Coastkeeper speaks out

From Chasidy Fisher Hobbs, Coastkeeper
Emerald Coastkeeper, Inc.

I am YOUR Coastkeeper. When I took on this job I agreed to fight for swimmable, drinkable waters at all costs. I take my job very seriously. YOU are fisherfolk, property owners, recreational water users, and citizens of the Gulf Coast.

Since becoming your Coastkeeper I have taken on many battles small and large. The most recent, as you are all unfortunately aware, involves the BP Deepwater Horizon oil gusher in the Gulf of Mexico. I started my service to you by trying to help make sense of all of the information out there regarding this tragedy. I have shared information on what volunteers can, and more recently cannot, do; on what property owners should and should not do; and on what fisherfolk and other citizens can expect. Unfortunately it seems that as soon as I find reliable information it changes, which has been equally as frustrating for me as for you, I assure you.

In the beginning of this madness my efforts were focused on the protection of inland waterbodies and coastlines. I felt that if we could limit the impact of oil to our outermost coastlines. As devastating as that would be, it would be better than dealing with the bigger tragedy of our inland waters and coastlines being affected. I was very excited to report that local action plans to do just that were accepted by Unified Command thanks to the exhausting work of many locals.

Much of our efforts in preparation and protection thus far have been centered on keeping oil off our shorelines with booms. I believe we all envisioned another Exxon Valdez, our shores being blanketed by oil in the next “72 hours”. Seemingly fortunate for our communities, this does not appear to be what is in store for us.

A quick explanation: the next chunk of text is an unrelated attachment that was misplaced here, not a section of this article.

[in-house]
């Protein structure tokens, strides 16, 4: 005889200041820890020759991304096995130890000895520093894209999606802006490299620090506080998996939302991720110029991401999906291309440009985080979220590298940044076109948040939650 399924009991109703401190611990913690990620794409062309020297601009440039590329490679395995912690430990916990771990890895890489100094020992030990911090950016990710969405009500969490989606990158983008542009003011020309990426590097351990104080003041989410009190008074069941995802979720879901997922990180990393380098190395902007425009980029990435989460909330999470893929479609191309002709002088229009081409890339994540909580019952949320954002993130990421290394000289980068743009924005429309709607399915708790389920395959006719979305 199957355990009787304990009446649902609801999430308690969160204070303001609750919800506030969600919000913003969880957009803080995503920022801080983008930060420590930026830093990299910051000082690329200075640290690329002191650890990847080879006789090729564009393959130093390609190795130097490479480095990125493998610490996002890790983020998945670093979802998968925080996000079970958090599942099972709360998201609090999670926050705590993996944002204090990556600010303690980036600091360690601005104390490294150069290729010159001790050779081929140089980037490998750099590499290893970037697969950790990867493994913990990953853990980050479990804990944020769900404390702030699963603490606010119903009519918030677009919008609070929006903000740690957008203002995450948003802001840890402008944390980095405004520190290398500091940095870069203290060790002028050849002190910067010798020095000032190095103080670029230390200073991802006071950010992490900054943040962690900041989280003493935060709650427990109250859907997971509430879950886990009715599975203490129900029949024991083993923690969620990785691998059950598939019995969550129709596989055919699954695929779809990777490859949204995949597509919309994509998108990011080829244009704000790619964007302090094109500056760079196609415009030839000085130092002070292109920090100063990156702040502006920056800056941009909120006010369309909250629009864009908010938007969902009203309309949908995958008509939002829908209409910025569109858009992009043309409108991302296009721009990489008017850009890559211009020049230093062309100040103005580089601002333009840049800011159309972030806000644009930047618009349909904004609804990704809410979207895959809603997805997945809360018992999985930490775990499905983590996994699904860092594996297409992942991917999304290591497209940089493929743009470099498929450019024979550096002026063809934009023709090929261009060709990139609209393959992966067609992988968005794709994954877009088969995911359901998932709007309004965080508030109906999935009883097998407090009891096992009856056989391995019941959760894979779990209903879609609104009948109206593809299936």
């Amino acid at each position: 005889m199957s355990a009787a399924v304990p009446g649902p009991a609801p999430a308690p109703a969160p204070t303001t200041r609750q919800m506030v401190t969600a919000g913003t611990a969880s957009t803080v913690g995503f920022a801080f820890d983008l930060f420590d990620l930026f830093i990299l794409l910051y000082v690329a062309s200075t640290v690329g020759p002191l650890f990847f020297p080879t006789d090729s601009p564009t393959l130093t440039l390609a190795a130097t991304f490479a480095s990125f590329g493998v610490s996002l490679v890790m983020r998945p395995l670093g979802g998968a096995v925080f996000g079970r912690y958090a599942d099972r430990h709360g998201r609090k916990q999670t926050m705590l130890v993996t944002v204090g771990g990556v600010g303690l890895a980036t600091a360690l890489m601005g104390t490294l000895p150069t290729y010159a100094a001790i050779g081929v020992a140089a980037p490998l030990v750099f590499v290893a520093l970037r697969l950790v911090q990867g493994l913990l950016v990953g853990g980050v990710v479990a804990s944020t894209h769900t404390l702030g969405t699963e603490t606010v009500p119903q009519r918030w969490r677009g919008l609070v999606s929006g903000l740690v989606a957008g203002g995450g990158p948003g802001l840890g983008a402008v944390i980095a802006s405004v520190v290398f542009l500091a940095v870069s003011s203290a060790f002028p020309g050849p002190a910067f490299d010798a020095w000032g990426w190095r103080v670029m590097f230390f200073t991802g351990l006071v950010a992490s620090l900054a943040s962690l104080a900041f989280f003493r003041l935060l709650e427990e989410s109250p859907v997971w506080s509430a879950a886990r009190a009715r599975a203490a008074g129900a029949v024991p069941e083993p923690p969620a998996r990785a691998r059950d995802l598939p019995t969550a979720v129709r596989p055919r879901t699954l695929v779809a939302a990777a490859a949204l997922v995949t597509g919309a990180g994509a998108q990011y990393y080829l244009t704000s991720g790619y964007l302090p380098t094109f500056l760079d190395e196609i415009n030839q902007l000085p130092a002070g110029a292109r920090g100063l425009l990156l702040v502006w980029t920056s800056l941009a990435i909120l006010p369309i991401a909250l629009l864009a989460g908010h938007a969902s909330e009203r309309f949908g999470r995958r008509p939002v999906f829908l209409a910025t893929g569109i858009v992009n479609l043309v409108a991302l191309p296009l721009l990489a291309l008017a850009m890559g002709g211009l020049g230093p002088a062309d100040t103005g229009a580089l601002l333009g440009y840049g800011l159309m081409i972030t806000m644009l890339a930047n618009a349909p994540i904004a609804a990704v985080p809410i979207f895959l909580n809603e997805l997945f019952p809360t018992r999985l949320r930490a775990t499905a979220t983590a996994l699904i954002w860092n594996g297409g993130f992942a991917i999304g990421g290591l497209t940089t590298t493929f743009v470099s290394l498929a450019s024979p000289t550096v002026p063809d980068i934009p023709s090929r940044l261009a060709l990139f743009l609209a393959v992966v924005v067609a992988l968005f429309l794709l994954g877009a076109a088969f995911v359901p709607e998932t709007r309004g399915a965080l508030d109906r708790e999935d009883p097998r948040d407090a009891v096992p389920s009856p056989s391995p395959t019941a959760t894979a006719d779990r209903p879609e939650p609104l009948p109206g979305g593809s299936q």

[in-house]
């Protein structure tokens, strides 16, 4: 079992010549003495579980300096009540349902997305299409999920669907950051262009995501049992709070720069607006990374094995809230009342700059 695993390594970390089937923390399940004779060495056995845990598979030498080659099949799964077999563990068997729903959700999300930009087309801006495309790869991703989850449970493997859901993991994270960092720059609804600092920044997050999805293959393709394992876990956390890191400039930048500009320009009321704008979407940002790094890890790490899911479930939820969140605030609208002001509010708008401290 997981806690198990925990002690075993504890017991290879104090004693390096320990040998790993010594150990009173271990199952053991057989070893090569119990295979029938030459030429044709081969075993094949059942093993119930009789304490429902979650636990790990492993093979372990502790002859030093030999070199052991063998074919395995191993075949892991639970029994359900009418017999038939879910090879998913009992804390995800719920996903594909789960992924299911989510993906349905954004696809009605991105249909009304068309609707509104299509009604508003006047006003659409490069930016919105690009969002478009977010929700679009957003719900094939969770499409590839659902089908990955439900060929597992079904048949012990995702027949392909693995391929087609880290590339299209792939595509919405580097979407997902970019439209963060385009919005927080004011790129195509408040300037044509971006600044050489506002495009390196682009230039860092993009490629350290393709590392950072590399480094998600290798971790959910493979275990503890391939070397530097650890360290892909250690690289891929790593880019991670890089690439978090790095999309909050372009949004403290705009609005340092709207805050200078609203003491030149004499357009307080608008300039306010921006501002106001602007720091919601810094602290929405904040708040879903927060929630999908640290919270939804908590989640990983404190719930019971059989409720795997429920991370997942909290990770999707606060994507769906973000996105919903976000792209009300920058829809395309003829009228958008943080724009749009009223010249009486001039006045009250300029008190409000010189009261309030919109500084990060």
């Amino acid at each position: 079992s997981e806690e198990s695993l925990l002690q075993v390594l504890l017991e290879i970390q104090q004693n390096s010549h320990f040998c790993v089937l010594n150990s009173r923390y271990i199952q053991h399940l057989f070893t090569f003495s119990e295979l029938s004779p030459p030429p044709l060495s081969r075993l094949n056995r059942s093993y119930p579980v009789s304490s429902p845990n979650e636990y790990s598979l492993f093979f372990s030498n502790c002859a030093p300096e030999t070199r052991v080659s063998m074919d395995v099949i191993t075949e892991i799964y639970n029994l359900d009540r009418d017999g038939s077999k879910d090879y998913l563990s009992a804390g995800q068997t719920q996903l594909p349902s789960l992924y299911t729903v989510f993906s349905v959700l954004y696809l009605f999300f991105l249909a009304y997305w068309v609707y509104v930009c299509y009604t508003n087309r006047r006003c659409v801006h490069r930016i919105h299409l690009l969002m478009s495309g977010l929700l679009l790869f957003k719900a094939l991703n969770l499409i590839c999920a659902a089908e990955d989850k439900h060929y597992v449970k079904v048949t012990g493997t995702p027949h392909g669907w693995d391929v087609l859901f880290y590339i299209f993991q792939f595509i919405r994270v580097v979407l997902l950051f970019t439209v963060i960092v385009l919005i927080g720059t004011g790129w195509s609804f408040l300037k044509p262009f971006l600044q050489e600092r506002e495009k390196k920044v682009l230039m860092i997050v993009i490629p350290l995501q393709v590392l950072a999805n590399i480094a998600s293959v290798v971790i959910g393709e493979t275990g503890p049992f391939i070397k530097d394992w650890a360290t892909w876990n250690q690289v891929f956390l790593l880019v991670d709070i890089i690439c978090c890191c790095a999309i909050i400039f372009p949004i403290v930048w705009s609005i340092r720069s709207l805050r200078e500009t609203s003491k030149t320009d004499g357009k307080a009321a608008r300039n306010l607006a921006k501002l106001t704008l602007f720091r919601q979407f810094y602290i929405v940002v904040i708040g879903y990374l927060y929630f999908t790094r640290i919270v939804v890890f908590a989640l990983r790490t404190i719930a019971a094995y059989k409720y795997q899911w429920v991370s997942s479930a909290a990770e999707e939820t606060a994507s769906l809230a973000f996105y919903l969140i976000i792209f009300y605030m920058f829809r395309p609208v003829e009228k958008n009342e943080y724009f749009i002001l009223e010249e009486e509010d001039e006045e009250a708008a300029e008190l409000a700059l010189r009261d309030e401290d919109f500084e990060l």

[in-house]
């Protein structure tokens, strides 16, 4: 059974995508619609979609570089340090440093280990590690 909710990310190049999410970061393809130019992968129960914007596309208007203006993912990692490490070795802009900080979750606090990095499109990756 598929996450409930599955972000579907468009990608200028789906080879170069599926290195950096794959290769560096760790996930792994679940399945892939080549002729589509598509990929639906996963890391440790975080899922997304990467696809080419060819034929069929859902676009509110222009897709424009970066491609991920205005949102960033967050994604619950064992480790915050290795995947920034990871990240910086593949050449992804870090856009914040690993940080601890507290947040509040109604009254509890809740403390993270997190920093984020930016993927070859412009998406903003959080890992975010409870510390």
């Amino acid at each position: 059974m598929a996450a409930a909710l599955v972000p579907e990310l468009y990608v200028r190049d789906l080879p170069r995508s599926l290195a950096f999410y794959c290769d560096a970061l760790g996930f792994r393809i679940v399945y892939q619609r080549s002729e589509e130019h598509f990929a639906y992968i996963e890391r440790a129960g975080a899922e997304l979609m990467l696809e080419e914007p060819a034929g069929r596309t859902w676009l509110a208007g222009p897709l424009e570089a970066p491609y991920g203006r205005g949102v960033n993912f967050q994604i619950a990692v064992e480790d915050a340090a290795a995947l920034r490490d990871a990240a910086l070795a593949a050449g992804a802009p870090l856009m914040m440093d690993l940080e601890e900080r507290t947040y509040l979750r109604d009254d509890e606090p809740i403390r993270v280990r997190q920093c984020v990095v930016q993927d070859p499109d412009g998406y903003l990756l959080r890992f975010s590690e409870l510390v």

Since Earth Day we have learned that the initial estimates by BP and our government of zero, 1000 barrels, and then 5000 barrels of gushing oil per day have been grossly underestimated. We have heard BP officials say that the true volume of oil spilled is irrelevant. We have learned that roughly 640,000 gallons of dispersants have been used to keep the oil off the surface of the Gulf, and that these dispersants could be more toxic than the oil itself. We have learned that volunteers with intimate knowledge of local areas will not be utilized; rather they will have to be hired by BP if they want to help, and they will be expected to sign, at the very least, a confidentiality agreement. We have heard of too many fisherfolk and business owners to count who are already suffering the consequences of this unfortunate disaster, even before oil has visibly made landfall.

All of this we know; what we do not know may be much worse.

We have learned that the majority of the gushing oil is no longer on the surface – it is in the water column and on the Gulf floor, and we do not know how effective booms will be in protecting us from this. We do not know why BP was allowed to drill in mile deep water without a plan to avoid this kind of situation. We do not know how much oil is in our Gulf. We do not know how to test for the dispersants in our local waterways. We do not know the health implications to hundreds of Gulf species, nor do we do know the health implications to humans caused by this terrible event. We do not know which waivers we should sign and those that are not worth the compensation for our lost wages. We have no idea what to expect, and we are left clamoring for answers and speculating about the safety of our decisions.

It is absolutely NOT my intention to make the incredibly unfortunate circumstance that our local fisherfolk and business owners have to endure even worse. I would be more than happy to tell the world that I overreacted. I am confident in saying that there is no oil on our beaches and if you want to volunteer to help during this terrible tragedy then come on down and support a local.

However, I am gravely concerned about what we have not been told – specifically about the hundreds of thousands of gallons of dispersants used. These chemicals pull oil into the water column where us locals, and the world watching, cannot see it. I am not a chemist, but the limited knowledge we have on these products causes me to pause and question the message that our beaches and seafood are safe. I am also very concerned about the effectiveness of boom protection now that most of the oil is no longer floating. The Waterkeepers and I have been working tirelessly to get the information needed to make informed decisions. I am headed back to Incident Command in Mobile today to try to find these answers; I hope we have them sooner rather than later.